It’s the summer holidays and you are probably searching around for allsorts of free things to do with the kids. We stumbled across Houghton Hall via Facebook. I noticed it had a sculpture garden and added it to our list. It did not disappoint. We went on the day the festival was opening but wasn’t busy and festival goings-on were separate from the hall and grounds. The music festival may well be on my list for next year as the line up was so interesting, diverse and we could hear sound checking of PA systems.
£10 for adults to visit the grounds and gardens
£18 for adults to visit the grounds, gardens and hall.
For the summer holidays kids are free!
We bought tickets just for the gardens and grounds but the Hall looks stunning so next time we will venture inside.
The ticket included entry to the soldier museum which is a large private collection of military models . T was in awe, we tried to explain the battle of Waterloo. My history knowledge let me down a little bit but there is an information pack you can pick up to help you!
Off the courtyard we found the light installation, Raemar Magenta. Without a doubt a stunning reaction; our two children just started dancing, no music, just light. We joined in! It felt like we were waiting for something to happen. T said it was like a cinema screen.
Through the limes into the Halls grounds. Richard Long is the artist in residence and his “A line in Norfolk” dominates the lawn. The hall is the Lord Great Chamberlain (David Cholmondeley) family seat, these gardens are dedicated to his Grandmother, Sybil Cholmondeley. They are wonderful. Skyspace was so thought provoking, viewing the ever changing sky, framed in white. I loved watching my children’s reactions. T is a real live wire and he was silent and still, just watching the clouds. G just had a lie down and a cuddle.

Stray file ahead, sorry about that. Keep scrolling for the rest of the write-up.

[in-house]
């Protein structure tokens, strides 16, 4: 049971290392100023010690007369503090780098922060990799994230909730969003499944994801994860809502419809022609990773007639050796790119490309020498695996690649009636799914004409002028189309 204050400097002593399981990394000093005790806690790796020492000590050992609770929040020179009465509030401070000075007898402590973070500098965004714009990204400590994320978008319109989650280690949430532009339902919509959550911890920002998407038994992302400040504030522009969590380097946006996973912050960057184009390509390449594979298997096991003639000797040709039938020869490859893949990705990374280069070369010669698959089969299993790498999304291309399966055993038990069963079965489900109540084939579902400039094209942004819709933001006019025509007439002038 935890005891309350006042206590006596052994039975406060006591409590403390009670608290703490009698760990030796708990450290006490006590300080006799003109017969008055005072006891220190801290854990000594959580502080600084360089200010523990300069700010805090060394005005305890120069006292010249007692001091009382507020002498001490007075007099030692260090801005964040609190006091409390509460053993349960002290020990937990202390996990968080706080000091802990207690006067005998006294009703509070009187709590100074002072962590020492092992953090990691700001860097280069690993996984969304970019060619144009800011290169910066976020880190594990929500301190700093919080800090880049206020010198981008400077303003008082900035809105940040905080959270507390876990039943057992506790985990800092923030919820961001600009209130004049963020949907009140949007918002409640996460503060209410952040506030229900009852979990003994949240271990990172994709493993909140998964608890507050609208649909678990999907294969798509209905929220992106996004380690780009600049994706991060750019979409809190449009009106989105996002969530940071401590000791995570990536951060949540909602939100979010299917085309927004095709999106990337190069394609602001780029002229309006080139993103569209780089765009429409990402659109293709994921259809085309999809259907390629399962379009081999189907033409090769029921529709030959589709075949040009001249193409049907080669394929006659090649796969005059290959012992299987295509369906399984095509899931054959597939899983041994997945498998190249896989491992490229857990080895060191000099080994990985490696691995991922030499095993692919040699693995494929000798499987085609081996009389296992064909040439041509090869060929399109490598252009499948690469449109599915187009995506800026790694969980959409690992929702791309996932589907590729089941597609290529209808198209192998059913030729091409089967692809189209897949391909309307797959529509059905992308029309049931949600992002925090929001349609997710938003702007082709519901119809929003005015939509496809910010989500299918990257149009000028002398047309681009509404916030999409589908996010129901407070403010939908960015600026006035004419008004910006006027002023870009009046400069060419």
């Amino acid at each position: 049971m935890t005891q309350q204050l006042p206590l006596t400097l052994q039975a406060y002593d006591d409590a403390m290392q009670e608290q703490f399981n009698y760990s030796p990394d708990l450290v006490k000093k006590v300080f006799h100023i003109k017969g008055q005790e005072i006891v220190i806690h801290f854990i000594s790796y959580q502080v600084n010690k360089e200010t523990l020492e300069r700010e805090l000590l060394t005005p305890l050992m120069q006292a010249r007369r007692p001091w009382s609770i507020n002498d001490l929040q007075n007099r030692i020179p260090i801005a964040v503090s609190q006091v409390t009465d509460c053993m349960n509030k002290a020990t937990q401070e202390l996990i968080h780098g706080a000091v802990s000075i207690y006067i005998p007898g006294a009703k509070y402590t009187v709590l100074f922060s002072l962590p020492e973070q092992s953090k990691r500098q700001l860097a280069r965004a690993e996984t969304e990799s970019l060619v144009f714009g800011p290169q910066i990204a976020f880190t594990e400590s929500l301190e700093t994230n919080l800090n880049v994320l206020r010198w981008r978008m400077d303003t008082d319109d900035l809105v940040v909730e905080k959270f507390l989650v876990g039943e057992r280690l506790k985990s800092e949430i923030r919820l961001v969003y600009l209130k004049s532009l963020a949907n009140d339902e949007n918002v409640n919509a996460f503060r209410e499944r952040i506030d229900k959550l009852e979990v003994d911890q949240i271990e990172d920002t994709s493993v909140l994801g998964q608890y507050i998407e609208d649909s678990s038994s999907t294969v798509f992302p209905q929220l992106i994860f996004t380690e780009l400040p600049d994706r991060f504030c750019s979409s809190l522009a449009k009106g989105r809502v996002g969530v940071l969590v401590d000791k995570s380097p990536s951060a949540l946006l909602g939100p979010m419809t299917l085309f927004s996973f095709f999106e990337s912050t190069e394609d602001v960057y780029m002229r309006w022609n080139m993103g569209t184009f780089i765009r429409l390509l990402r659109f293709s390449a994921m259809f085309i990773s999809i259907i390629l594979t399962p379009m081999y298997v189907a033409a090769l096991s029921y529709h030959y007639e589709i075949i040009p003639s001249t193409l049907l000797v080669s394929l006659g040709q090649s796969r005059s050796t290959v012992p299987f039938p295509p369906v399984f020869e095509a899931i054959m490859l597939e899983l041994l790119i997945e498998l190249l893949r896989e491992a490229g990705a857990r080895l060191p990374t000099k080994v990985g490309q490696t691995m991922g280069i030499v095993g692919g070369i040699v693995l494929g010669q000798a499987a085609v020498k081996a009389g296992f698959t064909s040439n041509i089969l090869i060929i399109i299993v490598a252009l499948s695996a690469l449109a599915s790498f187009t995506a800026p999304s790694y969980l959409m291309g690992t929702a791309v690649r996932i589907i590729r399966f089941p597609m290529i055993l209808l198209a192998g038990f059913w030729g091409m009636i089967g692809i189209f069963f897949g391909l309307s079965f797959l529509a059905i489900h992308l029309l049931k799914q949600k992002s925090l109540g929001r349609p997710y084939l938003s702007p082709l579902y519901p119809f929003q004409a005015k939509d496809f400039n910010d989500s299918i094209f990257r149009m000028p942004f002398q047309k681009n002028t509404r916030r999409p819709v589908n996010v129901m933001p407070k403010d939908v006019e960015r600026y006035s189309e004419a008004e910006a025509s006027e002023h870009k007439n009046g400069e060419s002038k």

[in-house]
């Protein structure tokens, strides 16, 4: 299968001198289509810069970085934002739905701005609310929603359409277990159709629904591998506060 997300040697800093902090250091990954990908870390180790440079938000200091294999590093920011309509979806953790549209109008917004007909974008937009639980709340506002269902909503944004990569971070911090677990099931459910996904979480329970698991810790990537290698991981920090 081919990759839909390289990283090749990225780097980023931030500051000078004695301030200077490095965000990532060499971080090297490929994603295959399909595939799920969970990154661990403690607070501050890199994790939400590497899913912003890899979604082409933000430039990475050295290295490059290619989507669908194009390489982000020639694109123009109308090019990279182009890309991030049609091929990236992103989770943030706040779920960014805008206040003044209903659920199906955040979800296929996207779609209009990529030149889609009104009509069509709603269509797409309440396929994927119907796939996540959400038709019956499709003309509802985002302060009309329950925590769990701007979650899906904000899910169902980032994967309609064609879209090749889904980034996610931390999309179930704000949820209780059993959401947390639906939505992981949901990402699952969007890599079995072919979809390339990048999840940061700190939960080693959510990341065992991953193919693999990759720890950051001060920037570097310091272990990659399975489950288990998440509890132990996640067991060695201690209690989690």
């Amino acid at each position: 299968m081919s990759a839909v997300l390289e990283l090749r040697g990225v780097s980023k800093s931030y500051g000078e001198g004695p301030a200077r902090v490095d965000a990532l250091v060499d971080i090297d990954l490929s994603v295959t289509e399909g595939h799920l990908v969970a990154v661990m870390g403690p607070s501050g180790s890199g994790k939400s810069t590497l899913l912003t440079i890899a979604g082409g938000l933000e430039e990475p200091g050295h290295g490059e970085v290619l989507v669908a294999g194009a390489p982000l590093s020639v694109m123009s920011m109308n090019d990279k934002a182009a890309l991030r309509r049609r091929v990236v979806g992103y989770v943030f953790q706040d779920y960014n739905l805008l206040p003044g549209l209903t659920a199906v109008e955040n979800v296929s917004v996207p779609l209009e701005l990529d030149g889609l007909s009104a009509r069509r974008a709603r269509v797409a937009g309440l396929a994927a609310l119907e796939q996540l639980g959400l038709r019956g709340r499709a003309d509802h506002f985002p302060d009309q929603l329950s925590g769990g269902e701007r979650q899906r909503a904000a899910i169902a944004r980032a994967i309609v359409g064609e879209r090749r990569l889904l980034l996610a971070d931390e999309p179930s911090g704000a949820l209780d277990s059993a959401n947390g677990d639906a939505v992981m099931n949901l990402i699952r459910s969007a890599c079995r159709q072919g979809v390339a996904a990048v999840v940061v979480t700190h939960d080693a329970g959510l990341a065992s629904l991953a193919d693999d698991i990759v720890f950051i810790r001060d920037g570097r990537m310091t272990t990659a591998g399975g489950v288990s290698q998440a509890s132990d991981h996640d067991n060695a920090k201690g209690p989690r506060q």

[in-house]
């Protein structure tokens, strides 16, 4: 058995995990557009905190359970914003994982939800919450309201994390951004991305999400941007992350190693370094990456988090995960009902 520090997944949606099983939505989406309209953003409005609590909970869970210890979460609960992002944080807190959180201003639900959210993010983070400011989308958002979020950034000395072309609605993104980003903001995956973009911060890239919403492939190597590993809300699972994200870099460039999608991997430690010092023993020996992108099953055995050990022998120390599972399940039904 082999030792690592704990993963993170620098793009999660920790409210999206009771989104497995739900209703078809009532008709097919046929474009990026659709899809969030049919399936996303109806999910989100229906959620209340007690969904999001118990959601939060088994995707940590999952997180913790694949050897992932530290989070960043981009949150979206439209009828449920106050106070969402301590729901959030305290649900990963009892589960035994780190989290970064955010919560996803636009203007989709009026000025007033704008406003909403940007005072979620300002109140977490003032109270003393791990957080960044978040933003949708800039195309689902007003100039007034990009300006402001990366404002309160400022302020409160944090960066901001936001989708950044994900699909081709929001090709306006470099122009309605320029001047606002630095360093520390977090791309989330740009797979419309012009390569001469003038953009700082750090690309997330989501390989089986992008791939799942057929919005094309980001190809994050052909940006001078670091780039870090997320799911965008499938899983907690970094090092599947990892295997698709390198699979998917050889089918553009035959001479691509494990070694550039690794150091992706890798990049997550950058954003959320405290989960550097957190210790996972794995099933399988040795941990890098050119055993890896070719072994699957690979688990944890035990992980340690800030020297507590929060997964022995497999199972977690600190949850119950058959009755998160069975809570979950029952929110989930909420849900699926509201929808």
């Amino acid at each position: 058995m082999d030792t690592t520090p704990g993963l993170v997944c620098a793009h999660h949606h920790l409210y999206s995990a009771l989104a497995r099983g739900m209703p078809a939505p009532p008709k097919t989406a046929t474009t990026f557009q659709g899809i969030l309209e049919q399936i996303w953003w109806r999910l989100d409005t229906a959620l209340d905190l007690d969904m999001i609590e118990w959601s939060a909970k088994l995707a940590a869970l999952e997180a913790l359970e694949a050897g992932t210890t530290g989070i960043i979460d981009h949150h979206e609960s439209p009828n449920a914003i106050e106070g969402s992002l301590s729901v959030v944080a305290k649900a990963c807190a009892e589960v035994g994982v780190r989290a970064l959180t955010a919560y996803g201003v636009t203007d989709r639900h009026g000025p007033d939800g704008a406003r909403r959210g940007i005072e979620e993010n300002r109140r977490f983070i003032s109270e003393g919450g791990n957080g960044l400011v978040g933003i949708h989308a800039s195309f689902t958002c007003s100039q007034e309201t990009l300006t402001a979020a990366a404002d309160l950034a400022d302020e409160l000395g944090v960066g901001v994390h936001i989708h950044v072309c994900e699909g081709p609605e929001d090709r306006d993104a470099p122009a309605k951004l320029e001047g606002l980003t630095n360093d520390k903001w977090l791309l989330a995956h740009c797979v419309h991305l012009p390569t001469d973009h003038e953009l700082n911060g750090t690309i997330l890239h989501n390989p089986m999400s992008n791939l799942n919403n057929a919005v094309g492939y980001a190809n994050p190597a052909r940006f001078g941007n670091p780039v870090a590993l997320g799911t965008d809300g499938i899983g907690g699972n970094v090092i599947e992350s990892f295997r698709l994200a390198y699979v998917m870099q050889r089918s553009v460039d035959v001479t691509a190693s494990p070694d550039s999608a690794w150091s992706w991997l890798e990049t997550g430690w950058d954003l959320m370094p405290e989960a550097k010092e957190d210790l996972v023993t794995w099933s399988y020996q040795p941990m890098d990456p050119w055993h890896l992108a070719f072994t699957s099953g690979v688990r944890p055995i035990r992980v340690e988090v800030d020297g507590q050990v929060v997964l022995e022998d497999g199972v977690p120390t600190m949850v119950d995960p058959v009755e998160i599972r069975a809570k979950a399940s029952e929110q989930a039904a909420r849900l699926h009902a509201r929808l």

The next standout was Scholar’s Rock. Could it be based on the Chinese traditional of interesting natural forms being given space and special significance in garden? My son ran back to kiss it as we left. Little people love big things.
The walled gardens are also beautiful and if I lived in the hall I know where I would be found most days, sat reading by the fish pond and enjoying the peace.
We found a fountain that was astonishing. We were walking past and T starts saying “It’s on fire, Mama” over and over. He was right, the water was on fire. We had missed it first time around. Something you really don’t see everyday.
Would we go again:
Yes, on 17th August as they have planned a family fun day. I would definitely take in the hall’s state rooms and explore it’s history. Originally built for the first Prime Minister.
Best moment- watching the children’s reactions to the large scale sculptures.
Worst moment- my 4 year old son not realising that “A line in Norfolk” was an art piece and standing on it.
Top tip: At the end of the lawn there is a Ha-ha, a sudden drop down. Be careful you or small children don’t drop off. Lots of Deer and a small but well equipped play area near the car park.